Above: A switch was installed to isolate power using the climate control heat wire in the refrigerator
We have visited Bigfoot Industries three times over the past decade and can also vouch for their impressive facility and team. Have you made any modifications to your Bigfoot?
Mark: Yes, we have several modifications. First I wanted to maximize our electrical efficiency. I took several steps to isolate power draws by installing switches. That allows me to turn off phantom draws including the Sirius XM Satellite Radio docking station, and the climate control heat wire on the refrigerator. I also installed a larger Group 27 battery.
I installed a relay switch on the power supply coming from our 2016 Chevrolet Silverado 3500. Unfortunately the design of GM products maintains a constant 12-volt feed from the trailer wire even when the key is off. My concern was the drain from the camper would draw down our truck’s batteries. The new relay only connects the power when the key is on.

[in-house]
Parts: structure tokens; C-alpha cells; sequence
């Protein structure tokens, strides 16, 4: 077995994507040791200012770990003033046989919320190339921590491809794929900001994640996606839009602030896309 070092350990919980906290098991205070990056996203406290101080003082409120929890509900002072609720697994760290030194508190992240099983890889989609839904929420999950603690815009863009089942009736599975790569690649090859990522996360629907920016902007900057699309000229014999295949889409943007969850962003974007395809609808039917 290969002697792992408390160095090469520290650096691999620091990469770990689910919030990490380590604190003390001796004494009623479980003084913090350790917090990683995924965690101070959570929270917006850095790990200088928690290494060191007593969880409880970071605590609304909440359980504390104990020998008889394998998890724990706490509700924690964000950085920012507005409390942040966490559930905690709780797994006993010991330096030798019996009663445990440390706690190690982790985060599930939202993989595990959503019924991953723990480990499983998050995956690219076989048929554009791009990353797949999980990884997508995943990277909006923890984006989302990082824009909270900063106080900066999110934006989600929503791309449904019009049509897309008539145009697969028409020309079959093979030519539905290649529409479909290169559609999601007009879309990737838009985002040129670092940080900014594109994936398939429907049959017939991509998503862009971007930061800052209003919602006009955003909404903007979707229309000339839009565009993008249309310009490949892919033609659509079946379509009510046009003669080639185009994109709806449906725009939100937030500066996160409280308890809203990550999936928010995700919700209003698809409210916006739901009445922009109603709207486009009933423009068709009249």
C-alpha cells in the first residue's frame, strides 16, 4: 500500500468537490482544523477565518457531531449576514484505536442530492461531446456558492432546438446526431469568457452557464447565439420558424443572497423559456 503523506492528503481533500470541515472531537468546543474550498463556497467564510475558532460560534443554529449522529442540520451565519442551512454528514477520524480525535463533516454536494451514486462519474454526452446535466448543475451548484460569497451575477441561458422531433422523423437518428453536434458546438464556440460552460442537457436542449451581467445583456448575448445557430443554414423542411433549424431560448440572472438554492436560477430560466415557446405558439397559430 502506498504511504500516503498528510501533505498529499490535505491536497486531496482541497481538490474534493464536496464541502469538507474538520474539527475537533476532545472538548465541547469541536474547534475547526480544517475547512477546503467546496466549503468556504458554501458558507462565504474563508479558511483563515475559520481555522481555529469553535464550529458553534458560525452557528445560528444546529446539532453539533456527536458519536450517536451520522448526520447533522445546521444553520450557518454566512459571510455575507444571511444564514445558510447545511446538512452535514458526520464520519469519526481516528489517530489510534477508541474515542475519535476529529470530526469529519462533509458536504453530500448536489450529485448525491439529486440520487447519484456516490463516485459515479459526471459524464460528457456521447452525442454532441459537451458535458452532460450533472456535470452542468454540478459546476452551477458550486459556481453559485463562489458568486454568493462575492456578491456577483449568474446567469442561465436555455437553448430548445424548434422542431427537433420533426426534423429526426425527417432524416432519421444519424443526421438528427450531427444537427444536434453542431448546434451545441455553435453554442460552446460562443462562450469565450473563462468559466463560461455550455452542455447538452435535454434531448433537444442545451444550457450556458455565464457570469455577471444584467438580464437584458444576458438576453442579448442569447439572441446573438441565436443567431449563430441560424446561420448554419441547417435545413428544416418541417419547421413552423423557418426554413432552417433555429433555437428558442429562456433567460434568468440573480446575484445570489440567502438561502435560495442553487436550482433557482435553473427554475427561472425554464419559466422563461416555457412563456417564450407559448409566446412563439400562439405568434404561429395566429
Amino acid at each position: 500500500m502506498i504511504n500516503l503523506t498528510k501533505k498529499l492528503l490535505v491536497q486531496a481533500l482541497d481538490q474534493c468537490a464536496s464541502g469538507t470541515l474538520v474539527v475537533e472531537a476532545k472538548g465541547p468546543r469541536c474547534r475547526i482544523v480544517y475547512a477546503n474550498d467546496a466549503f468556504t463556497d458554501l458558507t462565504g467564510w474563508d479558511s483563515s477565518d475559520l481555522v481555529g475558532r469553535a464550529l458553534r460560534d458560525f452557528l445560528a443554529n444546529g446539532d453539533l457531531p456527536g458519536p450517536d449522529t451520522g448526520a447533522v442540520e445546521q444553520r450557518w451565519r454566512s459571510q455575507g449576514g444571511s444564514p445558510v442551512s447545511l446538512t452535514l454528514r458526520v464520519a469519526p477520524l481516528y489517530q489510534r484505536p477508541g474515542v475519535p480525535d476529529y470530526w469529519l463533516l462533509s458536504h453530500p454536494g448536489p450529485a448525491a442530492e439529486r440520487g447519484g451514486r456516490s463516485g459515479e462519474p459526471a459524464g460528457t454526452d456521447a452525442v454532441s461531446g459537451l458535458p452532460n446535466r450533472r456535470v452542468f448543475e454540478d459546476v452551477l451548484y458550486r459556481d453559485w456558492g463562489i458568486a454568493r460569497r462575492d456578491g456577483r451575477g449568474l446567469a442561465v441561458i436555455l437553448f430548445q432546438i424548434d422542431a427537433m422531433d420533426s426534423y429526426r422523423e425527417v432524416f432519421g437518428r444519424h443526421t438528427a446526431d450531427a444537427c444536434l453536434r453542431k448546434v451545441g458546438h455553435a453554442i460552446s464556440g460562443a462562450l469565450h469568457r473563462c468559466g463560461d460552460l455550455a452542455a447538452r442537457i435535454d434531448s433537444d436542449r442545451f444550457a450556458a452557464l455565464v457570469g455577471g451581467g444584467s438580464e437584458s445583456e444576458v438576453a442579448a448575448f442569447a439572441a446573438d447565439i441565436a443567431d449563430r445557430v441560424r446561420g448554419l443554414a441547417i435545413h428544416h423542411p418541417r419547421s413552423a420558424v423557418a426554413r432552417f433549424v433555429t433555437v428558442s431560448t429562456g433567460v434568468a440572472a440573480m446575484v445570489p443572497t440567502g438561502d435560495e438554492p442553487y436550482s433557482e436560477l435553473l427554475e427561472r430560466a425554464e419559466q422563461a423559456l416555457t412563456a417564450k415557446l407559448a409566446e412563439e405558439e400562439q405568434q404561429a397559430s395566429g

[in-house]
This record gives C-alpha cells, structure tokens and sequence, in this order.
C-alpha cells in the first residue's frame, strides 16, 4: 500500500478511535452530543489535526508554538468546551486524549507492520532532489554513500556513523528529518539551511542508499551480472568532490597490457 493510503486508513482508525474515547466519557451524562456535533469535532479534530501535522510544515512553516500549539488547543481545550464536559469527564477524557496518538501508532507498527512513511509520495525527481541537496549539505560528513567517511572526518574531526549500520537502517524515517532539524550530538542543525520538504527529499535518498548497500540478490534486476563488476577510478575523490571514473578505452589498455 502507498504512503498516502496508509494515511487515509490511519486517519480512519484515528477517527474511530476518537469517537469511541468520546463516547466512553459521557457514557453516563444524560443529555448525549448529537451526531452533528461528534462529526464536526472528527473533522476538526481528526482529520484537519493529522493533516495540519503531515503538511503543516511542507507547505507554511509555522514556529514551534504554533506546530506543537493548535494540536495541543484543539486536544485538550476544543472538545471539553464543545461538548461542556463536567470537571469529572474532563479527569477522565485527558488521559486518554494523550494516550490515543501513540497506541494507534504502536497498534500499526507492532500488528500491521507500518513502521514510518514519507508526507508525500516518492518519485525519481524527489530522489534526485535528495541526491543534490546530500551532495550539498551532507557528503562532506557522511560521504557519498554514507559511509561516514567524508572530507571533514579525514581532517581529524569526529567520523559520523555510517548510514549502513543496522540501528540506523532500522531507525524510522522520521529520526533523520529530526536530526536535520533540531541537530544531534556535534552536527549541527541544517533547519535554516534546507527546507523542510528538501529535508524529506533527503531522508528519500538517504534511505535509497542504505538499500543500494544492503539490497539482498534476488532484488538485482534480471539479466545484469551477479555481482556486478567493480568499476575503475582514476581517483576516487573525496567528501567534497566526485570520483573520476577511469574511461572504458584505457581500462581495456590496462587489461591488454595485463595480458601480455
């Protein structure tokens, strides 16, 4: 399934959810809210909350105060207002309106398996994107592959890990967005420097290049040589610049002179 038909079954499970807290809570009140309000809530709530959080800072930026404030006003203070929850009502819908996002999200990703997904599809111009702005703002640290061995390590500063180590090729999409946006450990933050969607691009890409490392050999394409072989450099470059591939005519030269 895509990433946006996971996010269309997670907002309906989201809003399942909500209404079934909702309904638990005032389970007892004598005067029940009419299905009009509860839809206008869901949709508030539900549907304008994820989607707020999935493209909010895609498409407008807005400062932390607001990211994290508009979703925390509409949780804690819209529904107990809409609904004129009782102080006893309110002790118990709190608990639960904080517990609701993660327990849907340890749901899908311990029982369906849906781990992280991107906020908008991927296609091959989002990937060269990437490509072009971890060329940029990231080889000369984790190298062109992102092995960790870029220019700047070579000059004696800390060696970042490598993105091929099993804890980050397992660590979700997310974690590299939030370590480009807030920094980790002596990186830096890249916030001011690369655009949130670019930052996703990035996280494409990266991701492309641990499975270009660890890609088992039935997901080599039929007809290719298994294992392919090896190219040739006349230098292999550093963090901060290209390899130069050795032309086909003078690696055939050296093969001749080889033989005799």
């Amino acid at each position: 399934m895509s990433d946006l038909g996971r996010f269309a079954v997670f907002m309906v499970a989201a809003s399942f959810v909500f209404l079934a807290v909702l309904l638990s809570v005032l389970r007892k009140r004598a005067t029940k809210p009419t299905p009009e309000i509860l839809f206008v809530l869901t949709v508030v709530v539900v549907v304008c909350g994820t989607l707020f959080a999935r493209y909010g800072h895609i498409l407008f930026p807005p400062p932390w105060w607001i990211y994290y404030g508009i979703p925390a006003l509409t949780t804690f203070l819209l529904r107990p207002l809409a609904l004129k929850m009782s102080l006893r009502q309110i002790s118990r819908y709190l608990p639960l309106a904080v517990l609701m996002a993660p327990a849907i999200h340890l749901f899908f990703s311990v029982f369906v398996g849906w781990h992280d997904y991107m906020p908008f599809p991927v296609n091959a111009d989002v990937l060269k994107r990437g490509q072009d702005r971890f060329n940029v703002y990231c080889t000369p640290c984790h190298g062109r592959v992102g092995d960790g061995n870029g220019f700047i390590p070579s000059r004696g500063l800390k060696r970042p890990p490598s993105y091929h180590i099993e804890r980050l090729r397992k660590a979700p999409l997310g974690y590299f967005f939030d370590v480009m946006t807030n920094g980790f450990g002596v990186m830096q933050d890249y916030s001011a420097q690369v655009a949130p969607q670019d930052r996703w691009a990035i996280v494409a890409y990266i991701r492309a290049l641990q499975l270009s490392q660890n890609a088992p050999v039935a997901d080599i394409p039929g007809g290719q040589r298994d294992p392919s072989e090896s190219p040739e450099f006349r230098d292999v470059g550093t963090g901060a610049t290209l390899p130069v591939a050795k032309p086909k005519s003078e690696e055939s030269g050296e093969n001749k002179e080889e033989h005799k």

Finding and isolating phantom power draws with switches and relays is an interesting idea. Have you made any storage modifications?
Mark: I installed shelving in the wardrobe compartment of the camper since we rarely have the need to hang clothes. I also installed a battery operated LED light to illuminate the inside of the cabinet.
Above: The Yakima Rocket Box on the roof of their Bigfoot Camper
We needed more storage room, so I installed a Yakima Rocket Box on the roof. To secure the Rocket Box, I employed unistrut steel channels to form a cross member between the existing tubular roof rails. We store seldom used items in the box.
The cabover portion of the Bigfoot blocks the Sirius XM Satellite Radio antenna. To solve this, I ran an antenna wire with a disconnect between the camper and the truck. I mounted the satellite antennas on the roof rack for better reception.
We use a Sirius XM docking station which allows us to take the receiver from the truck to the camper. This required a second antenna. I installed a second docking station inside the camper and tied it into the existing radio.
The sewer hose storage compartment in the Bigfoot was woefully small. To correct this I mounted a square vinyl fence post with end caps on the rear bumper of the truck.
The two boxes on our rear bumper were added for the rocks collected by Phyllis.